pts = RandomReal[{-1, 1}, {50, 2}];

Graphics[{FaceForm[], EdgeForm[AbsoluteThickness[1/5]],
NestList[# /. Polygon[p_] :>
Polygon[Transpose[Partition[p, 2, 1, 1], {1, 3, 2}].
{1 - h, h}] &,
Map[RandomChoice[{Identity, Reverse}][#] &,
MeshPrimitives[VoronoiMesh[pts], 2], {2}], n]}]]] • Maybe it's just a matter of perception, but I like this the best. I think (could be wrong), that the other answers have the lines simply spiraling into the center of the mesh cell, whereas they ought to hit the boundary before turning and heading to the next edge. +1 – LLlAMnYP Mar 24 '16 at 8:19
• Very perceptive of you! :) That's why I used linear interpolation over each polygon edge instead of scaling + rotating; that other approach will inevitably have corners jutting out of the spiral for some irregular polygons. – J. M. will be back soon Mar 24 '16 at 8:22
• I wonder if it would be possible to make the edges of the Voronoi mesh less visible. In the original image the polygon edges are barely noticeable because the lines on either side start have a very uniform density, whereas here those edges are quite pronounced. – Martin Ender Mar 24 '16 at 9:07
• @Martin, the other thing contributing to that illusion is that the polygons were not all rotated in the same direction. That I think takes more work to do. – J. M. will be back soon Mar 24 '16 at 9:14
• @J.M. Oh, I just noticed that this solution doesn't do that yet. Yeah, that definitely helps with the uniform density, but I think even when the direction on two adjacent polygons is the same, is looks a bit more homogeneous. I'm not entirely sure how to go about that though... I'll see if I come up with anything. – Martin Ender Mar 24 '16 at 9:18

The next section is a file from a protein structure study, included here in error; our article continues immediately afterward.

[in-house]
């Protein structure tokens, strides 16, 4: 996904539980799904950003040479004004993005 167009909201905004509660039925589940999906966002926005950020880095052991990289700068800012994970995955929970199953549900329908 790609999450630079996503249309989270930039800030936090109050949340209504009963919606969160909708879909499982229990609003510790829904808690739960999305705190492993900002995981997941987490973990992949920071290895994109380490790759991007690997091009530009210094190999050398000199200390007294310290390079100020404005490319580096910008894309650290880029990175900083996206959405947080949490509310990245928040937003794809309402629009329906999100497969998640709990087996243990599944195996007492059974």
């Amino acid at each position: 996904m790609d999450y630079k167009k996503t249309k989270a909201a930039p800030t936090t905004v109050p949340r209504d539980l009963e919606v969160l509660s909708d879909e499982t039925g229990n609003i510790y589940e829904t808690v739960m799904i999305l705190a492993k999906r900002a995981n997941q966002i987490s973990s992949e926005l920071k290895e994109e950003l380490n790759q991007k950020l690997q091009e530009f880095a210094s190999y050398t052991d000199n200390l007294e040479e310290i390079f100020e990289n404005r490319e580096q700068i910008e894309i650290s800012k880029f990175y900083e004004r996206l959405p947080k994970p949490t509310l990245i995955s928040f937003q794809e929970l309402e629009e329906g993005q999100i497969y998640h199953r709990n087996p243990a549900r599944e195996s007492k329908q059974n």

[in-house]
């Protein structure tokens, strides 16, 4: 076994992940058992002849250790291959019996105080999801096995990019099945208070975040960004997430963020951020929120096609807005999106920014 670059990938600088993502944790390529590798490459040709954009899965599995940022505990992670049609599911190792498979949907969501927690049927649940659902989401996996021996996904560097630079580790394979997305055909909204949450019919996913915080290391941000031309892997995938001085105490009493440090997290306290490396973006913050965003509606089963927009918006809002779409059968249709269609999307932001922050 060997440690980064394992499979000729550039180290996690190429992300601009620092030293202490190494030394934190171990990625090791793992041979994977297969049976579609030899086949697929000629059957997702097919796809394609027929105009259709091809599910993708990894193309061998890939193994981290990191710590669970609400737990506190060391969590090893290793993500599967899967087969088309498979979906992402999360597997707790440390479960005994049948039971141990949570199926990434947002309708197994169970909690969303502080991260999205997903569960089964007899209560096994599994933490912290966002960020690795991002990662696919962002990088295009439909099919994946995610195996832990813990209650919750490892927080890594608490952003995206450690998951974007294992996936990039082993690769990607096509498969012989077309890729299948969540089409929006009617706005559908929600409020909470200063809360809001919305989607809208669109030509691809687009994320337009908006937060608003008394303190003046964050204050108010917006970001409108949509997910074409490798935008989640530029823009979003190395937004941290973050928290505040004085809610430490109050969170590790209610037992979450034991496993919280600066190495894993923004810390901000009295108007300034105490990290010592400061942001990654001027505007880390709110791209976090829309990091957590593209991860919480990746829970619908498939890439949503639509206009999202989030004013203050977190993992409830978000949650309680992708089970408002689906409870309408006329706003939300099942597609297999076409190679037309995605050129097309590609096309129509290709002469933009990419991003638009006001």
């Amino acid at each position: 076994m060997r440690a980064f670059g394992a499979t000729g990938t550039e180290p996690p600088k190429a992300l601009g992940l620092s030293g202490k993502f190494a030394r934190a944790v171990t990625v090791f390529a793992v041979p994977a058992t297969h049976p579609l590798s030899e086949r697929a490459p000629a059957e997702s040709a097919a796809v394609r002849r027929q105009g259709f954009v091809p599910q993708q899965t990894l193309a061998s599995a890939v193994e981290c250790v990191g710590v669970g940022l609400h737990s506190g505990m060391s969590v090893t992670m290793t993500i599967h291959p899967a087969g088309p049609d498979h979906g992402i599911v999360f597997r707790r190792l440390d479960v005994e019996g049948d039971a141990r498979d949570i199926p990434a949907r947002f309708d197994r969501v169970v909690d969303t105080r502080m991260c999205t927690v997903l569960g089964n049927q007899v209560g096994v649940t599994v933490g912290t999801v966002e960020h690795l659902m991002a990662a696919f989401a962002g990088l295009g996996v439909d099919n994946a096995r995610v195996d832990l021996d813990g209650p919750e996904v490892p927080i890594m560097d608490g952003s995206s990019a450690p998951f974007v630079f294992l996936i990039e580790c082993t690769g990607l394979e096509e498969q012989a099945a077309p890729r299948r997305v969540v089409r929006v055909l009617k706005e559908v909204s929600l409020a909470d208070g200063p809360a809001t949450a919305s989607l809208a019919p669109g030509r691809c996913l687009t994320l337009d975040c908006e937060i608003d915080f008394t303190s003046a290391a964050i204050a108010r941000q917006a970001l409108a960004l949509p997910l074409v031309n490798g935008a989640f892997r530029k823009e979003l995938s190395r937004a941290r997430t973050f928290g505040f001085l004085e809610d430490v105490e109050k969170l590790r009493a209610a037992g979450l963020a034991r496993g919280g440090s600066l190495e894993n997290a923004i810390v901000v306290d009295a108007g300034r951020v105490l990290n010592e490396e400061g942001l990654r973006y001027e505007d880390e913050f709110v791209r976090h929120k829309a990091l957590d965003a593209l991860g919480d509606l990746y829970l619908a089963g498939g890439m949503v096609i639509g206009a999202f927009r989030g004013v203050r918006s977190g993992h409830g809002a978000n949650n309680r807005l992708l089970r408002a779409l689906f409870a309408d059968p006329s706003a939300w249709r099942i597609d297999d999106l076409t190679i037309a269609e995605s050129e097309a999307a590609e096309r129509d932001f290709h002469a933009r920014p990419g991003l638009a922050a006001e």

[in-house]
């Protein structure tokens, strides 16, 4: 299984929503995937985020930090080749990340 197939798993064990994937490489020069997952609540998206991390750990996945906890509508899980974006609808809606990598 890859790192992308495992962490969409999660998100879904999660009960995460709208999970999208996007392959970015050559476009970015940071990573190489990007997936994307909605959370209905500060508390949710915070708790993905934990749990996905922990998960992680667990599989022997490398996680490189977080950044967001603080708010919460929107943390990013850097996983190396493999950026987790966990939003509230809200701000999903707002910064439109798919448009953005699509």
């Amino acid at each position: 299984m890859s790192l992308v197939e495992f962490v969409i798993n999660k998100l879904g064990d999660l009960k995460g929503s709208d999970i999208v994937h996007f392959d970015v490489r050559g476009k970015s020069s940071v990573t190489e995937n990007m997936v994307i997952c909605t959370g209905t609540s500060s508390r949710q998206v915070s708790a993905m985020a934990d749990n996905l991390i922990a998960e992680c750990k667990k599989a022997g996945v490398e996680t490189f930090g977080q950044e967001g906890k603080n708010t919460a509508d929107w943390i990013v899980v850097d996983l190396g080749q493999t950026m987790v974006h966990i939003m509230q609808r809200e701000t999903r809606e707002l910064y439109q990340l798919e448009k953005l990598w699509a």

After seeing your awesome contributions I really wanted to do it myself, and I'm pretty happy with the result: It took me quite a bit of time because I'm very rusty when it comes to progamming. Also, the code is probably highly inefficient, so any suggestion will be very appreciated.

The main idea to genetare this is to first draw some random quadrilaterals:

ClearAll["Global*"]
a = .25;                     (*side length*)
c:=.15 RandomReal[{-1, 1}];  (*random shifting*)
d = .15;
n = 3;                       (*n+1 rectangles in the x direc.*)
m = 2;                       (*m+1 rectangles in the y direc.*)

s =  NestList[{#[],#[]+{a+c,0},#[]+{a+c,a+c},#[],#[]} &,{{0,0},{a+c,0},{a+c,a+c},{0,a+c},{0,0}},n];
AppendTo[s,{#[],#[]+{a,0},#[]+{a,a},#[],#[]}&[Last[s]]];
f[x_] := Module[{k=FoldList[{#1[],#2[],#2[]+{c,a+c},#1[],#1[]}&,{#[],#[],#[]+{c,a+c},#[]+{c,a+c},#[]}&[x[]],Rest@x]},
k[[1,4,1]]=0;
k[[n+2,3,1]]=x[[-1,2,1]];
k];
q = NestList[f,s,m];
Table[q[[-1,j,3,2]]=q[[-1,j,4,2]]=(m+1)a,{j,1,n+2}];
q = Partition[#,2]&/@Partition[Flatten[q],10];
ListPlot[q,Joined->True,Axes->False] The, I randomly turn some of these quadrilaterals into triangles:

Table[q=ReplacePart[q,i->Sequence@@{q[[i]][[{1,2,3,1}]],q[[i]][[{3,4,1,3}]]}];
,{i,RandomSample[Range[Length[q]],Floor[(n+1)(m+1)/3]]}];
Table[q=ReplacePart[q,i->Sequence@@{q[[i]][[{1,2,4,1}]],q[[i]][[{2,3,4,2}]]}];
,{i,RandomSample[Range[Length[q]],Floor[(n+1)(m+1)/3]]}]; And finally, I generate the spirals inside each polygon:

g[x_]:=Fold[Append[#1,BSplineFunction[#1[[#2]],SplineDegree->1][d]]&,x,Partition[Range,2,1]]
ListPlot[g/@q,Joined->True,Axes->False,PlotStyle->Black,ImageSize->Large]
`

This approach has many flaws compared to the other answers but the most important one is that one has to execute the code many times to get a decent result (because most of the times the polygons overlap).